Monday, March 5, 2012

5 March 2012 Make a blind man see, a lame man run!

          The first time I heard that bit of lyric it was forcing its way from the grooves of a Kweskin Jug Band 33 &1/3 RPM vinyl album (a record) through the tone arm of a turn table, through a barely functional pre-amp, into an even more decrepit amplifier/tuner, and out of a set of salvaged speakers that were producing more buzz and hum than music. 
          In my youth, most college students couldn’t afford much in the way of electronic entertainment hardware.  The double E students would sometimes cobble something up using “radio Shack” parts, pieces, and components.  Most of us had, if we were lucky, a cheap turntable/amplifier/radio/ with truly horrid speakers the size of shoeboxes. 
          The quality of audio reproduction has improved over the last several decades.  Speakers have become more responsive and more accurate. High-end electronics components provide a cleaner, more vital sound than ever before. 
          That is, if one is speaking about vinyl storage media.   If one is speaking about analog tape, digital compact disks, mini-disks and music saved and stored as MP3s.  Each of these storage media methods degrades the original audio file.  Analog tapes, I have several hundreds still capable of being played, are notorious for their hiss and hum, just as vinyl is known to have its clicks and pops.  These defects become problematic only if the originals are copied. 
          Digital storage uses lots of media storage space. Engineers, more worried about storage capacity than about audio replay quality have applied various compression algorithms that function by throwing away bits of music determined by the algorithm.  Throwing away music as a method of storing it may sound good to an engineer.  To a musician, it is not a viable means of storage for replay.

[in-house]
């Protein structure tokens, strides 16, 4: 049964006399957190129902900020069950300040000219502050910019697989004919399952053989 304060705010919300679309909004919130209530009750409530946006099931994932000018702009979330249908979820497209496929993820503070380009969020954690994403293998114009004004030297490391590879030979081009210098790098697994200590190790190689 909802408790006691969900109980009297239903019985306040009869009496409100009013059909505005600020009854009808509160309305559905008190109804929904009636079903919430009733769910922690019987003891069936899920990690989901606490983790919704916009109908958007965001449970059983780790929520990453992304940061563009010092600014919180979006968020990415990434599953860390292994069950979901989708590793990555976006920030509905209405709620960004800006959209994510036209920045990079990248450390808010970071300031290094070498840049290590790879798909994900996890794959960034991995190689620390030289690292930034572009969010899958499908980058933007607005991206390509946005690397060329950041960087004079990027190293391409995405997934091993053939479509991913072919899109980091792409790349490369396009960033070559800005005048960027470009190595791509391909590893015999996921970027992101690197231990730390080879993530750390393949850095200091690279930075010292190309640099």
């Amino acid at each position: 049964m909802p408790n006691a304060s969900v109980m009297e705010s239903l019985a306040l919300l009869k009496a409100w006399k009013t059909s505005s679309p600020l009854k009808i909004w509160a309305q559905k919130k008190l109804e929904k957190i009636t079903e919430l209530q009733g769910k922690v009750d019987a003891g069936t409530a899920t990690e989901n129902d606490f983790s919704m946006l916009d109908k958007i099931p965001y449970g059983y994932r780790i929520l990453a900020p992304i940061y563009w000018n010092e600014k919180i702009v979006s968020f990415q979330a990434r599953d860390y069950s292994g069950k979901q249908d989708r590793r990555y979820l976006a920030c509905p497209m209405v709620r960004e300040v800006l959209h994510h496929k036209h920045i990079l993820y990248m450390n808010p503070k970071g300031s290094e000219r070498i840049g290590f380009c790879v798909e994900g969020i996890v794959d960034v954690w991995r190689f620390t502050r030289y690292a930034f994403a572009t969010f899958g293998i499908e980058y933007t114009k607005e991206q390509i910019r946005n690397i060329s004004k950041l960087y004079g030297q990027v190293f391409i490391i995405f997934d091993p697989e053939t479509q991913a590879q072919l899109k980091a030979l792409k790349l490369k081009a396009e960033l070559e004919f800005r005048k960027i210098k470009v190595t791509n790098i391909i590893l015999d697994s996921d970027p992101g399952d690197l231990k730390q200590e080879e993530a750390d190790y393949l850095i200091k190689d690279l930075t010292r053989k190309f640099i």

Digital music storage has been the inspiration and source for all manner of storage and replay hardware.  We’ve gone from the boom box CD player through the freestanding mp3 player and down to the point of personal storage on personal cell phones. 
          I’ve followed the analog>digital>digital combination path.   It’s nearly time to replace the cell phones with something more in tune with the culture that thinks digital sound compression algorithms are just dandy.  It’s not my fault they can’t discern the difference between a WAV and an MP3 file.  They’ve had headphones or ear-buds over or into their ears almost since kindergarten.  Their hearing's blown, almost more badly than mine is. 
          I listen to digital when it is a matter of convenience or availability.  However, allowed all options, I’ll choose analog reproduction. 
          “Sure missed plenty if you ain’t had none. 
          Oh, the beedle-um-bum, beedle-um-bum,
          Got the best beedle -bum down in Tennessee”

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